With financial reimbursements from state government, Connecticut law encourages municipal police departments to equip their cruisers and officers with video cameras so encounters with the public can be evaluated reliably. The policy of recording such encounters has been adopted in response to complaints of police misconduct, though video of their work also can protect officers from the many false accusations made against them.
But towns are worried about the cost of archiving, reviewing, and withholding the videos, and the Meriden Record-Journal reports that Cheshire’s town manager, Michael Milone, has urged the town’s delegation to the General Assembly to introduce legislation authorizing towns to charge fees for processing requests for access to videos.
Charging such fees would nullify the point of police videos - accountability. If the public has to pay extra for accountability, police will have every incentive to make accountability expensive.
Disclosing video is not expensive. Video is easily posted to the internet, and thousands of ordinary people do it every day. What is expensive is the time spent by government employees censoring video and other records, applying the exceptions to disclosure enumerated in Connecticut’s freedom-of-information law. The more exceptions to disclosure, the more censorship review and the less accountability.
State law already exempts disclosure of police photographs and video showing the victim of a homicide, “to the extent that such record could reasonably be expected to constitute an unwarranted invasion of the personal privacy of the victim or the victim’s surviving family members.” Of course police may want to construe that to prevent disclosure of images of people killed by the police themselves.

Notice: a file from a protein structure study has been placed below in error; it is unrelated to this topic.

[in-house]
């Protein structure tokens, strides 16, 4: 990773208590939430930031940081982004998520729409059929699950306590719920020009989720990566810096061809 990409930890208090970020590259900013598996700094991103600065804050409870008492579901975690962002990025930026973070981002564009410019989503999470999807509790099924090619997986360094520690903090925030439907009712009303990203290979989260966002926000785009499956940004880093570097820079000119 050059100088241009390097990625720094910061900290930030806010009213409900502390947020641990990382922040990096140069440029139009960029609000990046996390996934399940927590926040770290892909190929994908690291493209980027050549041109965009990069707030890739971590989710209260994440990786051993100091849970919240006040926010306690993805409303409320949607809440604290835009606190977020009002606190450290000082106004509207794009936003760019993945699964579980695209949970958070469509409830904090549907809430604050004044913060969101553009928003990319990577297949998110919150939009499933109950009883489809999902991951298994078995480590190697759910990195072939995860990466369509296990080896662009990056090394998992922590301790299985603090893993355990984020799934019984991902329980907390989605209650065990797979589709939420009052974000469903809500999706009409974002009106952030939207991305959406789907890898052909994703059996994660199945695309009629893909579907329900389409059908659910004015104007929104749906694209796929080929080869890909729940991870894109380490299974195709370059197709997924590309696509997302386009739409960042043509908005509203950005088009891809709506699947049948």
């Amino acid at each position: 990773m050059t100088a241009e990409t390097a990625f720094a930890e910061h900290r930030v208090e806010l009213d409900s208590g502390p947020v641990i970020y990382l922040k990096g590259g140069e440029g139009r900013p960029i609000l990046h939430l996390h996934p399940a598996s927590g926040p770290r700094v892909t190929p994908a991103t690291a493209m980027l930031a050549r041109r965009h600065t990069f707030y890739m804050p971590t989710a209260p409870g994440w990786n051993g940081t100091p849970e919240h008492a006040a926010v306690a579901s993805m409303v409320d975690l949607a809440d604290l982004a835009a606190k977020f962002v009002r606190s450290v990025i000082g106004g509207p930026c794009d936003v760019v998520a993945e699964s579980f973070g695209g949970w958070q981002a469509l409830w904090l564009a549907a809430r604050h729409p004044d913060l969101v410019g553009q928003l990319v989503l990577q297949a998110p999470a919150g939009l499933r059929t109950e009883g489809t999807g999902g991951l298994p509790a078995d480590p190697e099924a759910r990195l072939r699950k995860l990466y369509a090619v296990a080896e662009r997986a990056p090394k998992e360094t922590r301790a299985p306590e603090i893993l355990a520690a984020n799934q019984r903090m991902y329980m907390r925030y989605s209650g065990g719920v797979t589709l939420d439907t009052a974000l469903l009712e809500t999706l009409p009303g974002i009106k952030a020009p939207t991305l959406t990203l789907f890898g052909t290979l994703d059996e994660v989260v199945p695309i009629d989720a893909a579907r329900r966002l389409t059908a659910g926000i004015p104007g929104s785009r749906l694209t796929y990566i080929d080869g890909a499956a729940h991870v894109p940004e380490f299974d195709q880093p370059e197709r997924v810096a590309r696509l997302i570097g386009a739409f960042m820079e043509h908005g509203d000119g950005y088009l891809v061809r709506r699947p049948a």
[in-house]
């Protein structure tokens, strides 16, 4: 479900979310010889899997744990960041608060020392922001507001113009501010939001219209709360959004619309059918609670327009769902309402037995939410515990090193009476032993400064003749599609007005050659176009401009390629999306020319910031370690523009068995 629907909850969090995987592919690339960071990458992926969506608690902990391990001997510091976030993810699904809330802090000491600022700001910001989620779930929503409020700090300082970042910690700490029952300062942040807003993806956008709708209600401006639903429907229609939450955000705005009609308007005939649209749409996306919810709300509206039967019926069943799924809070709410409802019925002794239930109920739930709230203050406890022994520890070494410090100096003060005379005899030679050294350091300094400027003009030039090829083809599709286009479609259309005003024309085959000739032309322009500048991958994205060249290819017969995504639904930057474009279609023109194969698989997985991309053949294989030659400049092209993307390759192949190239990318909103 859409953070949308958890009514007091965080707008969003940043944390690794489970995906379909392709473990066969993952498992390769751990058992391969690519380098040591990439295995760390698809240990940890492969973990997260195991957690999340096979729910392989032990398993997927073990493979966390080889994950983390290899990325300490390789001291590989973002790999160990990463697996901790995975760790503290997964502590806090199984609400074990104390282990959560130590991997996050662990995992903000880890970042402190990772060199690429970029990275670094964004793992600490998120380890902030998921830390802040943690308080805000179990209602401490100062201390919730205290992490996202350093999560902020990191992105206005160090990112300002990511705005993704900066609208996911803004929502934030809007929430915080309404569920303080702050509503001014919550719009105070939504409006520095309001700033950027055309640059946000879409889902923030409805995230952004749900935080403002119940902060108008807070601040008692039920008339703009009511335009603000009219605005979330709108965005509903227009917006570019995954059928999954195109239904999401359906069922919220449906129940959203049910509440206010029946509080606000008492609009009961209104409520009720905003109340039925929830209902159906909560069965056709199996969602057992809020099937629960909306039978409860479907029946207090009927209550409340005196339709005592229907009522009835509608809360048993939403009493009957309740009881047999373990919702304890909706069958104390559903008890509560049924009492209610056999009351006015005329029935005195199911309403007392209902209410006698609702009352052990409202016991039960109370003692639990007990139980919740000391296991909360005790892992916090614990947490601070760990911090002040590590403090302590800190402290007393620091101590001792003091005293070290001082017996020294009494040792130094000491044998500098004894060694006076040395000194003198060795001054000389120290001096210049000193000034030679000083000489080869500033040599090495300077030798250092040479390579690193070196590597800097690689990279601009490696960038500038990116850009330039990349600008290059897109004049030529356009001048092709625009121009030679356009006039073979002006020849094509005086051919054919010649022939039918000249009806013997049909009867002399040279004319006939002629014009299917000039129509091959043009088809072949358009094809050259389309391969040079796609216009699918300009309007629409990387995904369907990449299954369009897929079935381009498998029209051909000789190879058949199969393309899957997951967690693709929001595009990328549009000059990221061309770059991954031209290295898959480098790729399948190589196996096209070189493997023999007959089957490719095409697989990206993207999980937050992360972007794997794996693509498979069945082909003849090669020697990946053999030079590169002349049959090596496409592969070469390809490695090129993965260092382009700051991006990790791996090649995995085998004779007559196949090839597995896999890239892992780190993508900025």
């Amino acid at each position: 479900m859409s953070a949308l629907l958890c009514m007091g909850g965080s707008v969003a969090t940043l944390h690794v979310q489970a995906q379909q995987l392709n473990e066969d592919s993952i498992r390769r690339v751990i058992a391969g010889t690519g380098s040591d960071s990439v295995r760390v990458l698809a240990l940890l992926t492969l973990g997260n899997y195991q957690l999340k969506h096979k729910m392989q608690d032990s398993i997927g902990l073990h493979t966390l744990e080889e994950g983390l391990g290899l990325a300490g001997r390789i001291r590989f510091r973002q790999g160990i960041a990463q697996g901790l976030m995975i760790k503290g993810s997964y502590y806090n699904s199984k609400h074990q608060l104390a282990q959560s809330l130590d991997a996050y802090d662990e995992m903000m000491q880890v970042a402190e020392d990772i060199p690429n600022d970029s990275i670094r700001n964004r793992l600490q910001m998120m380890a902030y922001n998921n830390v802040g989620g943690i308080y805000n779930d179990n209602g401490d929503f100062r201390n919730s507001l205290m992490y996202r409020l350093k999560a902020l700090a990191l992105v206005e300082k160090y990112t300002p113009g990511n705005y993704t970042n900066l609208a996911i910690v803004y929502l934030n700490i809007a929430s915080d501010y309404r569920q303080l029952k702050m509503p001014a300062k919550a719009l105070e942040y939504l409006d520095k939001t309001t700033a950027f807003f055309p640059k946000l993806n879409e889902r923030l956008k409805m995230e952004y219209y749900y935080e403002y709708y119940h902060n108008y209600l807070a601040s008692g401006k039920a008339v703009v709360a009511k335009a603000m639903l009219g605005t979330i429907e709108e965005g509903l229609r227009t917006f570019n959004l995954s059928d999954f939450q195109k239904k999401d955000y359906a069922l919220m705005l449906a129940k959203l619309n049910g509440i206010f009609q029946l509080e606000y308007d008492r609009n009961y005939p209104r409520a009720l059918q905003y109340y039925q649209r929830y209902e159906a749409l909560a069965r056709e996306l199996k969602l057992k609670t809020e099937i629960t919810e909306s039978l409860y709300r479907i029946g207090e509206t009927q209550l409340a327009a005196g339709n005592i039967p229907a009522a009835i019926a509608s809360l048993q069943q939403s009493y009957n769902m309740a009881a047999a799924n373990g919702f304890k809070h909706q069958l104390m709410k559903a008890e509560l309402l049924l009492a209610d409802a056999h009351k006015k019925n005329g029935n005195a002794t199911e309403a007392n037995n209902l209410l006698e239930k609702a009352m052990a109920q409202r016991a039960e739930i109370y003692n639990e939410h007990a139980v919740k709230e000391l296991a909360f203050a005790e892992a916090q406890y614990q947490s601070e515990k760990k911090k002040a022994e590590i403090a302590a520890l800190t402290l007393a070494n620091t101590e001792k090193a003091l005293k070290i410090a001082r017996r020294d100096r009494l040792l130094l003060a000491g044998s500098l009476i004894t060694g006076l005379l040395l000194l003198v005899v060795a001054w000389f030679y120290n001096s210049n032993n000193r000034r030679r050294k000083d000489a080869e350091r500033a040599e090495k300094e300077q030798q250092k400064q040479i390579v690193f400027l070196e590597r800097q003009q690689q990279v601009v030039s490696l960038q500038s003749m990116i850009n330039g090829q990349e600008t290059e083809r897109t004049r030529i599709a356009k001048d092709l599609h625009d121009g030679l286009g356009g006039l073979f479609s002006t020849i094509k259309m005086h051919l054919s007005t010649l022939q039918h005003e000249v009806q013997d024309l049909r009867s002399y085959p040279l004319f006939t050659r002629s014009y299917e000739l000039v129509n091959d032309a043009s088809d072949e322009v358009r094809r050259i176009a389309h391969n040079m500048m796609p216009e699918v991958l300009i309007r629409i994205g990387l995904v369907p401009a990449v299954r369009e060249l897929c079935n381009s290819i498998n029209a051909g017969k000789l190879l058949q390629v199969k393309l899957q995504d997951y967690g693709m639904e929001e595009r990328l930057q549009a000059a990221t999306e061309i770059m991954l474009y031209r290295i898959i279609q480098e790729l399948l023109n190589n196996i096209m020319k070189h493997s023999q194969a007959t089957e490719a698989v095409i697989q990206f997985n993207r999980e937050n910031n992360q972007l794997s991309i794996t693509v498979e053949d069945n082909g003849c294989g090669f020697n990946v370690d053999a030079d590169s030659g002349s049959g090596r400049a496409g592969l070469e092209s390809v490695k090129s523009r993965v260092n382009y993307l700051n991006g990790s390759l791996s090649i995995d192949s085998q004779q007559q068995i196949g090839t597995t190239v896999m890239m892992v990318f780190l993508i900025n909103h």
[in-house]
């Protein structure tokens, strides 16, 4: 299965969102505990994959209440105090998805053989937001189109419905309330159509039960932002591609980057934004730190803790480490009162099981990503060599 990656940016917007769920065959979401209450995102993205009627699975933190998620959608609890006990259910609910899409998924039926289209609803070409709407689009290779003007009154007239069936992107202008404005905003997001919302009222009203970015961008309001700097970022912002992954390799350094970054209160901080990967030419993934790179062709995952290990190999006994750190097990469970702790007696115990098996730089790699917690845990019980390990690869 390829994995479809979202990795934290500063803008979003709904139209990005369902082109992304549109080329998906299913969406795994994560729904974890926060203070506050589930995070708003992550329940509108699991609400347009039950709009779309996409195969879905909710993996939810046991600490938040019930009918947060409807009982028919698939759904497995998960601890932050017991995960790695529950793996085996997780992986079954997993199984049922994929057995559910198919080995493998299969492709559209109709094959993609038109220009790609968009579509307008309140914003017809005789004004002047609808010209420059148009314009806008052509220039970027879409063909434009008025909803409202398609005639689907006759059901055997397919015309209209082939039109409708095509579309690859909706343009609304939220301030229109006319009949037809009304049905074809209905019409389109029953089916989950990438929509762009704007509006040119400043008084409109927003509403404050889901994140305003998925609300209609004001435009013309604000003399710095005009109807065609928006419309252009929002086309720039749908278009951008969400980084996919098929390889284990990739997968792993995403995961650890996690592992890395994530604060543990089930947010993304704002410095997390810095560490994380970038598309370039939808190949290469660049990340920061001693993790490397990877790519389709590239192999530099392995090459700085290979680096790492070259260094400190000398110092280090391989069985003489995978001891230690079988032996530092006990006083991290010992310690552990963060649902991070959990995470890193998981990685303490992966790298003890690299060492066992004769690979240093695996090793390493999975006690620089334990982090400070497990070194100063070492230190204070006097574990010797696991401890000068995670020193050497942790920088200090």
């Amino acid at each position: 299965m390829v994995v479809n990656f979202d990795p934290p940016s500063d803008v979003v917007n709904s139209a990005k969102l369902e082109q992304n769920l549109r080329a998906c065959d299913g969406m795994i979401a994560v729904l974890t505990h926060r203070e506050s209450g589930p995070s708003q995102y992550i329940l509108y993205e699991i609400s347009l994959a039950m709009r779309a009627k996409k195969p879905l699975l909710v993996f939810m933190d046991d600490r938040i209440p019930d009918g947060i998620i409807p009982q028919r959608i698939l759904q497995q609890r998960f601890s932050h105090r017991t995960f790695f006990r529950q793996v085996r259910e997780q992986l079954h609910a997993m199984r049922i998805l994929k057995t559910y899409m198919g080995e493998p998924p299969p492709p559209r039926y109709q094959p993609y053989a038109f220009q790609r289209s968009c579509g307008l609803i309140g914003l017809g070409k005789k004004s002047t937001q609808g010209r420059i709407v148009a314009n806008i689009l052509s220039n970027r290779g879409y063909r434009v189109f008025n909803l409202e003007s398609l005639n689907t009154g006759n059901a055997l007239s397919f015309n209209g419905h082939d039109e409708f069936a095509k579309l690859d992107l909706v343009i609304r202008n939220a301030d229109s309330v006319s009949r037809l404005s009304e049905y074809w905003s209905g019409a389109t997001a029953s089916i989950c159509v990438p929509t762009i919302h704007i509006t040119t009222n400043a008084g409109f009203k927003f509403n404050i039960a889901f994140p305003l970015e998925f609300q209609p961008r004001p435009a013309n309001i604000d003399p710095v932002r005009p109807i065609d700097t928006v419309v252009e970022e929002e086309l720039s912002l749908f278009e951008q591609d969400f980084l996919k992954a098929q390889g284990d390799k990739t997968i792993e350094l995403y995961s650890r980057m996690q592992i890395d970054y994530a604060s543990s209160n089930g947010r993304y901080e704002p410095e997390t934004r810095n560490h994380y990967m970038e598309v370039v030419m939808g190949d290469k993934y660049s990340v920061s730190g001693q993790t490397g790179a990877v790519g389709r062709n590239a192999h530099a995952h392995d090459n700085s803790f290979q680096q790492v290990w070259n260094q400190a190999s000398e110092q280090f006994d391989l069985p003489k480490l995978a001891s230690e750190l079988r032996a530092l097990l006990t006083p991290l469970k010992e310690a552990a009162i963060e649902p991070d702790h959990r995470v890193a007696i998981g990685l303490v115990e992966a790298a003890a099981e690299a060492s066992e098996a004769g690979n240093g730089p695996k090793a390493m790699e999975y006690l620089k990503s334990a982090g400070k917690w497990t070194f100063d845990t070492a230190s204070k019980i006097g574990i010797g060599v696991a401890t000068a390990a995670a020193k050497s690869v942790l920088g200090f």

Thus the law seems to leave the Freedom of Information Commission and the courts to decide what constitutes an “unwarranted invasion” of “personal privacy” with photos of the slain. That means years of litigation about access to police video and photos of fatal confrontations with police and thus defeats the purpose of equipping police with video cameras - prompt accountability to the public.
At least Cheshire’s request to charge fees for evaluating requests for access to police videos may remind people of the point of recording police.
If such video shows an arrest, confrontation, or altercation involving an officer, including an altercation resulting in death, it should be made public promptly and without question. Otherwise public confidence cannot be maintained. Disclosure of videos without arrests, confrontations, or altercations, like interviews with witnesses, can be left for the FOI Commission and the courts to decide on.
The expense attributed to freedom of information is not caused by the public’s right to know and its right to hold government to account but by the many exceptions written into the law, exceptions that tend to serve special interests. Real freedom of information - prompt disclosure and accountability - discourages wrongdoing and corruption and thus saves money.
Where are the democrats?
Why are so many candidates for the Republican nomination for governor showing up in interviews in the Journal Inquirer and so few candidates for the Democratic nomination - that is, so far, only one?
Because while all the major candidates in both major parties and a major independent candidate have been invited, only one Democrat - Jonathan Harris, former mayor of West Hartford, former state senator, and former consumer protection commissioner - has accepted the invitation and laid out his views and qualifications. It seems that the other Democrats don’t yet have much to say in public.
Chris Powell is managing editor of the Journal Inquirer in Manchester, Connecticut.